Predicting Patient Follow-Up for Imaging Exams

There’s nothing more frustrating than patients who don’t comply with follow-up imaging recommendations. But a new study in JACR not only identifies the factors that can lead to patient non-compliance, it also points the way toward IT tools that could predict who will fall short – and help direct targeted outreach efforts.

The new study focuses specifically on incidental pulmonary nodules, a particularly thorny problem in radiology, especially as CT lung cancer screening ramps up around the world.

  • Prevalence of these nodules can range from 24-51% based on different populations, and while most are benign, a missed nodule could develop into a late-stage lung cancer with poor patient survival. 

Researchers from the University of Pennsylvania wanted to test a set of 13 clinical and socioeconomic factors that could predict lack of follow-up in a group of 1.6k patients who got CT scans from 2016 to 2019. 

  • Next, they evaluated how well these factors worked when fed into several different types of homegrown machine learning models – precursors of a tool that could be implemented clinically – finding …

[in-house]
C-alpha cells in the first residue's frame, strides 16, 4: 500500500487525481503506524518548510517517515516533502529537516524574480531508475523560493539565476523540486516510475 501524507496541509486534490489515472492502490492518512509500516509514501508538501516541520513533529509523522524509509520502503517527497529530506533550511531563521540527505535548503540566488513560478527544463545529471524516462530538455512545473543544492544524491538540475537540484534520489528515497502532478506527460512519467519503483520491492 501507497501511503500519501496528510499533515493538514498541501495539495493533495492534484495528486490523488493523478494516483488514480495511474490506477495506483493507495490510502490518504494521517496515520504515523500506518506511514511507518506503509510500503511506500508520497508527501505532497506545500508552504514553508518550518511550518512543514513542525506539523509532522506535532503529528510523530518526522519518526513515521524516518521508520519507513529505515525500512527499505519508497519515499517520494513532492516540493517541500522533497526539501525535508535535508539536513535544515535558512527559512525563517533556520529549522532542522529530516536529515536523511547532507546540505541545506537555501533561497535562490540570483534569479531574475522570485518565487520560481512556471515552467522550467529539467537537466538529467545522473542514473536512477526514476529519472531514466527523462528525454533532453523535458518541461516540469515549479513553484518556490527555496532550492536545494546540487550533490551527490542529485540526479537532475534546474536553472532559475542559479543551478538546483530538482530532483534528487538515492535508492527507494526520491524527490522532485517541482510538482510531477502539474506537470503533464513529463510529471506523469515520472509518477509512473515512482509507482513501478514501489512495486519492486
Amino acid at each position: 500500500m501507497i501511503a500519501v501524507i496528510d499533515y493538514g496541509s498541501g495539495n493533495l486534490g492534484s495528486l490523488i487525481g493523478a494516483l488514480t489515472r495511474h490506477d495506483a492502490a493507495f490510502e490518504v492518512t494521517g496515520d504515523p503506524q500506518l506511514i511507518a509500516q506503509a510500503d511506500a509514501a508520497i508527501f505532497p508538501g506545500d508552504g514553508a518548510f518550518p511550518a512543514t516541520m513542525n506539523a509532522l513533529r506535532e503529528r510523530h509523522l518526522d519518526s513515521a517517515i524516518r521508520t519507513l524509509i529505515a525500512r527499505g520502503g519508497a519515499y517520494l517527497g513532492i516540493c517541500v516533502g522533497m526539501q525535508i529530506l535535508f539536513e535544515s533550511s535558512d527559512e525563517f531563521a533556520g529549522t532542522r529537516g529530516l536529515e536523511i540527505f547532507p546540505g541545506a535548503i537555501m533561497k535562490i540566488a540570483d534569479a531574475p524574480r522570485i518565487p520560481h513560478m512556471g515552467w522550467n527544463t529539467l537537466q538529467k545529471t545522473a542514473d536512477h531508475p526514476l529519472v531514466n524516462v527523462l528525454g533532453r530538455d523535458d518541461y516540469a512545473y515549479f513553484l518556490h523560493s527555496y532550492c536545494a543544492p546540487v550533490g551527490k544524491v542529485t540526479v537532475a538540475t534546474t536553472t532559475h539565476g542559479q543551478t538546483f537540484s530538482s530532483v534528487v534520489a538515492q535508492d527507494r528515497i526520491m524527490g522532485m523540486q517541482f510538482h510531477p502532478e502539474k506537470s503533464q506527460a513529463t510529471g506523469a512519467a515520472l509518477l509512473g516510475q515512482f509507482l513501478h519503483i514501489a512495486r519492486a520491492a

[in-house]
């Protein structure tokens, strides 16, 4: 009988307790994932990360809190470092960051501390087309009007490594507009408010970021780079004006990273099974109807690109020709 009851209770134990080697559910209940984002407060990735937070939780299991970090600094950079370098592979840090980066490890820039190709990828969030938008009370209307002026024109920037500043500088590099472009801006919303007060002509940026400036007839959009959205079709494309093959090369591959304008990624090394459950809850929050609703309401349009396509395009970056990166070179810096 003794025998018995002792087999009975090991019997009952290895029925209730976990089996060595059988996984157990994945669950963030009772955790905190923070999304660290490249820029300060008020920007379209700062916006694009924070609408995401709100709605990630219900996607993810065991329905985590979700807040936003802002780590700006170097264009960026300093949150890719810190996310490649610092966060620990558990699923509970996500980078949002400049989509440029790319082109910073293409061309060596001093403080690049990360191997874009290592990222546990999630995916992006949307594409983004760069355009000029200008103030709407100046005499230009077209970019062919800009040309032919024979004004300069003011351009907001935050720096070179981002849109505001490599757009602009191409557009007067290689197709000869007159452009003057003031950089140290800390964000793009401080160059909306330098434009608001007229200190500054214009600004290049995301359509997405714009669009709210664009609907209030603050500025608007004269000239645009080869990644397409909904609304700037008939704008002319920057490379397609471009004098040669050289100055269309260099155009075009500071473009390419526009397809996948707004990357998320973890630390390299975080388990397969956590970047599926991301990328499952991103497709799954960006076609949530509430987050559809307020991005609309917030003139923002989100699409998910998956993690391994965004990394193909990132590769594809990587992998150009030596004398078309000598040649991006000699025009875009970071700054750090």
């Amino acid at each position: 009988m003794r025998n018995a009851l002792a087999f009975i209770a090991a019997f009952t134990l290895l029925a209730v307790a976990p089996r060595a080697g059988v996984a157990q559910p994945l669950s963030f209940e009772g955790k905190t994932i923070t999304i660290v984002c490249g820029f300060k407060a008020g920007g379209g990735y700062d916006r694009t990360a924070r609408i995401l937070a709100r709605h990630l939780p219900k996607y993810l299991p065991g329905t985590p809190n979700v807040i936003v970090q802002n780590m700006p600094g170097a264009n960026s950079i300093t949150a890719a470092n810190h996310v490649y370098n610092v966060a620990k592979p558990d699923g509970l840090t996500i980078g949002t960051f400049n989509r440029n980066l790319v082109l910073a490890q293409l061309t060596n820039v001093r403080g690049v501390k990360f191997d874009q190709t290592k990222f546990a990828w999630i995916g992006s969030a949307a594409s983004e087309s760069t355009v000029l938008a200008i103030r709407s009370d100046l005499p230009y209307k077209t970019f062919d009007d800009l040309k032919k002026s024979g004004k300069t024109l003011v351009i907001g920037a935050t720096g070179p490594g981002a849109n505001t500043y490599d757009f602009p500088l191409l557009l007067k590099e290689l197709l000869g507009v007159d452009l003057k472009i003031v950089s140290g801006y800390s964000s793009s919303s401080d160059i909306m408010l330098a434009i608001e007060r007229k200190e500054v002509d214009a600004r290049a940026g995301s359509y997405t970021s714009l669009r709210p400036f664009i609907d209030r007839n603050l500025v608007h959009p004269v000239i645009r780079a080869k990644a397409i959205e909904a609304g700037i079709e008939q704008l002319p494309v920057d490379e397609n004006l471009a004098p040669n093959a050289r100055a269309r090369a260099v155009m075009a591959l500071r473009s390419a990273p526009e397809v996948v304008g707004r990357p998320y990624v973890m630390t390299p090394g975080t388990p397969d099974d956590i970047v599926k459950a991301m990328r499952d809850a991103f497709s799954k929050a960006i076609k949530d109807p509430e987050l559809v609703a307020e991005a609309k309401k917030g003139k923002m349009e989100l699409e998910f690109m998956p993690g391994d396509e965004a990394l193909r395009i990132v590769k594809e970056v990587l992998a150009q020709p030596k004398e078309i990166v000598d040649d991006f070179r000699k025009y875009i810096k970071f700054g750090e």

• Clinical setting had the strongest association in predicting non-adherence, with patients seen in the inpatient or emergency setting far more likely skip follow-up compared to outpatients (OR=7.3 and 8.6)
  • Patients on Medicaid were more likely to skip follow-up compared to those on Medicare (OR=2)
  • On the other hand, patients with high-risk nodules were less likely to skip follow-up compared to those at low risk (OR=0.25) 
  • Comorbidity was the only one of the 13 factors that was not predictive of follow-up 

The authors hypothesized that the strong association between clinical setting and follow-up was due to the different socio-demographic characteristics of patients typically seen in each environment. 

  • Patients in the outpatient setting often have access to more resources like health insurance, transportation, and health literacy, while those without such resources often have to resort to the emergency department or hospital wards when they become sick enough to require care.

In the next step of the study, the data were fed into four types of machine learning algorithms; all turned in good performance for predicting follow-up adherence, with AUCs ranging from 0.76-0.80. 

The Takeaway

It’s not hard to see the findings from this study ultimately making their way into clinical use as part of some sort of commercial machine-learning algorithm that helps clinicians manage incidental findings. Stay tuned.

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